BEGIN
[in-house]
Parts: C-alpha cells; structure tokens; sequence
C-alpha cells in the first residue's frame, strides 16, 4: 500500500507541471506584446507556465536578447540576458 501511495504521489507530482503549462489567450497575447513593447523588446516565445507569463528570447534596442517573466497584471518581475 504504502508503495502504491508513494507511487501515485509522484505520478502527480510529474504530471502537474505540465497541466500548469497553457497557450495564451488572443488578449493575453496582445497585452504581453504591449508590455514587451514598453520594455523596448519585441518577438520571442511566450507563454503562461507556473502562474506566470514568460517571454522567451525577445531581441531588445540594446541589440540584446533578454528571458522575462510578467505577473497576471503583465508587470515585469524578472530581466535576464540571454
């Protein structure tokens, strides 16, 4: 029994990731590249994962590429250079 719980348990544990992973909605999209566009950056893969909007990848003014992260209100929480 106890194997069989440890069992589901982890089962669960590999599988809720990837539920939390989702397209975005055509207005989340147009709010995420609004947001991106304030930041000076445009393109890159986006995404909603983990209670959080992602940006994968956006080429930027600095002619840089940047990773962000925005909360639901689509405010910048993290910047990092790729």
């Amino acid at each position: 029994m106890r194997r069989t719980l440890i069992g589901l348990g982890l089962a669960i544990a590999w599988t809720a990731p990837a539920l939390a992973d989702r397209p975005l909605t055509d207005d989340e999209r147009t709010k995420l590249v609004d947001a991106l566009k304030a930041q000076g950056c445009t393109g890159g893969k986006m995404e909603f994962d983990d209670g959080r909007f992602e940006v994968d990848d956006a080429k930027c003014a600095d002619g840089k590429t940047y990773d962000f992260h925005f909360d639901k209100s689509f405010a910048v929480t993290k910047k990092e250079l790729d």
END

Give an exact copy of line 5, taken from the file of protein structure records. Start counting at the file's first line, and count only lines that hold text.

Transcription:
């Amino acid at each position: 029994m106890r194997r069989t719980l440890i069992g589901l348990g982890l089962a669960i544990a590999w599988t809720a990731p990837a539920l939390a992973d989702r397209p975005l909605t055509d207005d989340e999209r147009t709010k995420l590249v609004d947001a991106l566009k304030a930041q000076g950056c445009t393109g890159g893969k986006m995404e909603f994962d983990d209670g959080r909007f992602e940006v994968d990848d956006a080429k930027c003014a600095d002619g840089k590429t940047y990773d962000f992260h925005f909360d639901k209100s689509f405010a910048v929480t993290k910047k990092e250079l790729d």